We created cast Invar components for DESI

Cast Invar components for the Dark Energy Spectroscopic Instrument (DESI)

No strangers to dark energy, we are proud to be involved in machining the cast Invar components for a new spectroscopic instrument designed to measure the spectra of more than 30 million galaxies and quasars covering 14,000 square degrees over a five year period.

The Dark Energy Spectroscopic Instrument (DESI), which is mounted on the Mayall telescope at Kitt Peak National Observatory in Arizona, USA, began its five year operating life last year.

Astronomers use the term ‘dark energy’ to describe the unknown form of energy hypothesised to be responsible for the constant expansion of the universe. Scientists such as DESI hope to be able to learn more about the nature of dark energy in an attempt to help us better understand the universe.

Cast Invar components

We opted to use Invar to cast the components for the instrument due to its unique properties:

Low thermal expansion

The key reason Invar is so popular as a component for the likes of telescopes and microscopes is its low thermal expansion properties. This means that unlike other alloys, it is able to maintain between temperatures of -100°C & 260°C without changing shape. Even small changes can have a huge impact on the accuracy of results, so being able to use a material which isn’t impacted is a huge bonus.


Invar’s low thermal expansion also means it is an incredibly durable material. In fact, it’s a popular choice for transporting liquid natural gases due to the significant insulation it provides.


This combined makes Invar the primary industry choice for machining parts where a high level of accuracy is required. Its stability as an alloy mean it is unrivalled in applications such as clock pendulums (where it was originally used), optical engineering and precision instruments, as well as a variety of scientific instruments.

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Invar parts for the Dark Energy Survey

We are delighted to have been further involved with the Dark Energy Survey (DES), this time making the cast Invar parts.

Having previously worked with developing the Dark Energy Camera for the DES, creating the ring that holds the lens in place, the team knew they could rely on us to deliver the highly accurate work needed.

Invar partsInvar parts

We cast the parts using Invar, due to its high level of durability and stability.

Unlike other materials, this nickel/iron composition is able to maintain its shape between temperatures of -100°C & 260°C, making it ideal for a range of applications where accuracy is key, including clock pendulums, measuring devices, aerospace engineering, microscopes and telescopes.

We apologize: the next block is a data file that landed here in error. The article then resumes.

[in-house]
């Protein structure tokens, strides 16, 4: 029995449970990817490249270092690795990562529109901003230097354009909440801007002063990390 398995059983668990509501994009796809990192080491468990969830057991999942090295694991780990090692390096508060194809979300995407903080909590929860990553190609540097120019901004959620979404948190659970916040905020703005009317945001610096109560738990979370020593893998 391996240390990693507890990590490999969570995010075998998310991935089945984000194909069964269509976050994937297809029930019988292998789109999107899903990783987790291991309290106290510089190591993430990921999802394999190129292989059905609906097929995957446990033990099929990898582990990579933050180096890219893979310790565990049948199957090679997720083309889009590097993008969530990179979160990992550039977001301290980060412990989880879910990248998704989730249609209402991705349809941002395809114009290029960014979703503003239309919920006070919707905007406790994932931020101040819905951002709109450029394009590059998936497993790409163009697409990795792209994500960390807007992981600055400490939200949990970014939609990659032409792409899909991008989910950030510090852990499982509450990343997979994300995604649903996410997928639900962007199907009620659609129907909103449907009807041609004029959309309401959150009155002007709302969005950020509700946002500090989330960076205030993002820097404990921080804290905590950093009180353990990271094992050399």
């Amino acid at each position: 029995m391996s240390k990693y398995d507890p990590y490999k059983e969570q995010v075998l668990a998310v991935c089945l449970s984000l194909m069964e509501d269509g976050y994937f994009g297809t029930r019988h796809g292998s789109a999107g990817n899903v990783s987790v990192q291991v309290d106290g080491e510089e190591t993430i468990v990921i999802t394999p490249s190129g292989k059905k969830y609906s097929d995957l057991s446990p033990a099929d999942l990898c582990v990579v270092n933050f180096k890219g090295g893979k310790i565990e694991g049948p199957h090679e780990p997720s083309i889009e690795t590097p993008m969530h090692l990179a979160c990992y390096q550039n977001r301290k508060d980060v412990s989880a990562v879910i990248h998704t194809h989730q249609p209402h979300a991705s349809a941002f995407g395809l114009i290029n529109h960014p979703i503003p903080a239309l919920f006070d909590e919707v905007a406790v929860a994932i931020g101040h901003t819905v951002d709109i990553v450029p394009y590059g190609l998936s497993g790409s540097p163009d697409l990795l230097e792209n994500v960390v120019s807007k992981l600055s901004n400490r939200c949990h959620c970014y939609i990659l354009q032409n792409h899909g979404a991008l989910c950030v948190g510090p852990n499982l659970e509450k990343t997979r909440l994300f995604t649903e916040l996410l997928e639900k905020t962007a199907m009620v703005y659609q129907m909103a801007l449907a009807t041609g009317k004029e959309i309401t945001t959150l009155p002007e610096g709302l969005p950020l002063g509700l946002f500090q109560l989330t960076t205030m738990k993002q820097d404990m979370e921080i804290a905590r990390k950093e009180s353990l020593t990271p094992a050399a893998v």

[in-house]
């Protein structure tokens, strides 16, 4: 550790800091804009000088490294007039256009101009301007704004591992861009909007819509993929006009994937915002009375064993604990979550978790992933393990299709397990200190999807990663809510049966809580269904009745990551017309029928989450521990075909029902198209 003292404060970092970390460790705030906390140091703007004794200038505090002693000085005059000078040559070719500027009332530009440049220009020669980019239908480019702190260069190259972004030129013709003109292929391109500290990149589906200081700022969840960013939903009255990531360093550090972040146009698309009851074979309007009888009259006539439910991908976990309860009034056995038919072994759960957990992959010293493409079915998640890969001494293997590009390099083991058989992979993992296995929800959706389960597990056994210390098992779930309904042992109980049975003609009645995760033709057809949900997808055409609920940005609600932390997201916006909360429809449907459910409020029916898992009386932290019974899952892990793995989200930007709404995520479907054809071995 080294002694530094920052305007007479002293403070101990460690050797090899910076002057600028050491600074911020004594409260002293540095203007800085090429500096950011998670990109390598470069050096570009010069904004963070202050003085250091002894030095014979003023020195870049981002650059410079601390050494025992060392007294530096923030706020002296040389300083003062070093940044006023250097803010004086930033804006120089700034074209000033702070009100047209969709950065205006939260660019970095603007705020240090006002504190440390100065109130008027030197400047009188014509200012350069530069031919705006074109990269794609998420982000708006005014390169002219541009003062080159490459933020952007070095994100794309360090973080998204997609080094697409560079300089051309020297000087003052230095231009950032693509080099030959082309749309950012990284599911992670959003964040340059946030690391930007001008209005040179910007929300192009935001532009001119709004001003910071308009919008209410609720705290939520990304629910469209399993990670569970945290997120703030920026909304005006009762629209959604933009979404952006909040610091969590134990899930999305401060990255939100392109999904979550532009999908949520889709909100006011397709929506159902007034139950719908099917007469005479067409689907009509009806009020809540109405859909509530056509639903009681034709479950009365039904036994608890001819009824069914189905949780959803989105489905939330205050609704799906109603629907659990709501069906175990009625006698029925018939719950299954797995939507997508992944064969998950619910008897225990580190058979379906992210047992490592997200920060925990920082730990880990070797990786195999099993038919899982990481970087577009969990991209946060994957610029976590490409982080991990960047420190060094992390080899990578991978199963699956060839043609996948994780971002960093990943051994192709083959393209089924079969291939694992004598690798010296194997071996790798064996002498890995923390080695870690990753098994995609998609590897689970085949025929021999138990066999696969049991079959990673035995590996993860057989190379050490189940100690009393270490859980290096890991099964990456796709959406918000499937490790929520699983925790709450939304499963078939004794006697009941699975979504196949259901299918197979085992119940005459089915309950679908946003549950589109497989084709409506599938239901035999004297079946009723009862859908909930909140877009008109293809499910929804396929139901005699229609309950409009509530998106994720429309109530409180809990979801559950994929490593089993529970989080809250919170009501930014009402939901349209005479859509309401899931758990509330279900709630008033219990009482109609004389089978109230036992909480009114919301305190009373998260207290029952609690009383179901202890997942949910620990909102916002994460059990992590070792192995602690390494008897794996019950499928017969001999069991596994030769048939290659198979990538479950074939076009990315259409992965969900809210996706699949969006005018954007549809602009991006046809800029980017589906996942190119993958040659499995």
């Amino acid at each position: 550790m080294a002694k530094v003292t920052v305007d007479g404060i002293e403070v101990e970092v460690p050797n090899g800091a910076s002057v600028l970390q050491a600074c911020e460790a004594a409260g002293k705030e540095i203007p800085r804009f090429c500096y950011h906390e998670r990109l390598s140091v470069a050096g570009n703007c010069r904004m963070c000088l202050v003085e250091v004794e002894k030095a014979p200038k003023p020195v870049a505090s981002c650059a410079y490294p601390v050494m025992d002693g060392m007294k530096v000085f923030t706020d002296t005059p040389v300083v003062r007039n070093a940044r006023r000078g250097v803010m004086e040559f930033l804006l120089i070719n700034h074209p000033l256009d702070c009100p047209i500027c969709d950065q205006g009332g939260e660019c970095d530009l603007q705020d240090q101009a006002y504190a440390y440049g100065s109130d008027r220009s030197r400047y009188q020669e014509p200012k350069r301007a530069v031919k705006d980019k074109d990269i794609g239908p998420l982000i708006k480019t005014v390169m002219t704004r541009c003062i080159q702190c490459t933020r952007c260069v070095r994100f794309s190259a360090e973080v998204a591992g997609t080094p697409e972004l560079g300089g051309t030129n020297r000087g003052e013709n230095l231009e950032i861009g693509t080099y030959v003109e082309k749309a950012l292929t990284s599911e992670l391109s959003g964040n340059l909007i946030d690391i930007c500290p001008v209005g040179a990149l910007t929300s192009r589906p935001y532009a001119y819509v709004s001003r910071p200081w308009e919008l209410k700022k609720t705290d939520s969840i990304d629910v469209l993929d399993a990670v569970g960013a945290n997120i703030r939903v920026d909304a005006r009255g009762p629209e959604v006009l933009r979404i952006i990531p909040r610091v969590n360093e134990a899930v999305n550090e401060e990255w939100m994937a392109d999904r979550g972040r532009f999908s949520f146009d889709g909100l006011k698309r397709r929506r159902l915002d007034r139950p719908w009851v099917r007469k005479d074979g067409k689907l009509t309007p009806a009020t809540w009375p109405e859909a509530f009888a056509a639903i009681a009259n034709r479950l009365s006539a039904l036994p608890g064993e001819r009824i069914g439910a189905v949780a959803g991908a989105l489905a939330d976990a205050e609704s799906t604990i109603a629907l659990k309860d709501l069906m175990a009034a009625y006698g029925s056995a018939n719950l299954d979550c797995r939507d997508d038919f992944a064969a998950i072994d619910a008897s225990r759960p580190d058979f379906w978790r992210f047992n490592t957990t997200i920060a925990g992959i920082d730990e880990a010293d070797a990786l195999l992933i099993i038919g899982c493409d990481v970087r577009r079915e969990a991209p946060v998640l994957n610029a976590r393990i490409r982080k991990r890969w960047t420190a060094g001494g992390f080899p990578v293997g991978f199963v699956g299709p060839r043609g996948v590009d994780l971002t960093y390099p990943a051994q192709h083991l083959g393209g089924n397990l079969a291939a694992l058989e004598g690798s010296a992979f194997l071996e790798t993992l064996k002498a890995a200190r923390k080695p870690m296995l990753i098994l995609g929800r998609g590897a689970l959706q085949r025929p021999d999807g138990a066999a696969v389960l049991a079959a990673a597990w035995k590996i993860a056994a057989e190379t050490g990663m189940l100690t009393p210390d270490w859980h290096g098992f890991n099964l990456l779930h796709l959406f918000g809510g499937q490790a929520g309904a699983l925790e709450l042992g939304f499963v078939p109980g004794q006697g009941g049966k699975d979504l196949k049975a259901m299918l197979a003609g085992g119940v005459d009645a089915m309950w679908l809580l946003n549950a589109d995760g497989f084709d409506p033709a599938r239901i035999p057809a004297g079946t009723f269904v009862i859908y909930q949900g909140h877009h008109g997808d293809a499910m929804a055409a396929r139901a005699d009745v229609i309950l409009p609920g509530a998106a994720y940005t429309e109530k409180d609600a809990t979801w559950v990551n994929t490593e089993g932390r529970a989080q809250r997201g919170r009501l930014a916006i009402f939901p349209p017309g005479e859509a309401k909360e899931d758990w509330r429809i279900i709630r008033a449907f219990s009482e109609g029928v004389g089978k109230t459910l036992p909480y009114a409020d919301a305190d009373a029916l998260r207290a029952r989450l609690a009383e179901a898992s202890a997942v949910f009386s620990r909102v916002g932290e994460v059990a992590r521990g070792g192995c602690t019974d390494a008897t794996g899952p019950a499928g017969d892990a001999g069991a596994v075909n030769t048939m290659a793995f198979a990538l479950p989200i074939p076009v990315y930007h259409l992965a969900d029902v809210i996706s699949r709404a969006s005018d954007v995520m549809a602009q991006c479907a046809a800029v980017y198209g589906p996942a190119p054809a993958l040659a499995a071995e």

In fact, one of Invar’s original uses was in clock pendulums. When it was first invented, the pendulum clock was the world’s most precise way of telling the time, however accuracy was limited due to the possible thermal variations in pendulums. In 1839, Clemens Riefler invented the first clock to use an Invar pendulum and its unprecedented accuracy (10 milliseconds per day) meant it served as the primary time standard for national time services until the 1930s!

What is the Dark Energy Survey?

Completed this year, the Dark Energy Survey (DES) was an ambitious international project which scanned approximately one quarter of the Southern skies (a 5,000 square degree area) in depth, mapping hundreds of galaxies in an attempt to understand ‘dark energy’.

A specialist 520-megapixel camera mounted on a four meter telescope at the National Science Foundation’s Cerro Tololo Inter-American Observatory in Chile recorded data from more than 300 million galaxies over a six year period from 2013 – 2019.

Now scientists are going about the huge task of analysing the vast amounts of data to learn more about never-before-seen distant galaxies.

So far, DES has already released exciting scientific results, including the most precise measurement of dark matter structure in the universe and new discoveries such as dwarf satellite galaxies of the Milky Way and the most distant supernova ever detected.



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Invar parts created for WEAVE

Specialist Castings is delighted to have been involved in an exciting project creating Invar parts for WEAVE (WHT Enhanced Area Velocity Explorer), a new multi-object survey spectrograph being constructed for the William Herschel Telescope (WHT) in the Canary Islands.

We created Invar parts for the WEAVE, a spectrograph that will allow astronomers to understand the Milky Way in greater detailThe spectrograph is an instrument that splits light into wavelengths to make it possible for astronomers to record and analyse and requires a high level of precision to ensure accuracy of results.

The new spectrograph will allow astronomers to take a spectra of up to 1000 stars and galaxies in a single exposure and marks a significant jump forward in the efficiency of the telescope (currently it is only possible to observe 100 objects simultaneously).

When completed, it’s hoped that the telescope will allow us to understand how the Milky Way was assembled by measuring the speeds of several millions of stars being mapped by the European Space Agency’s GAIA satellite.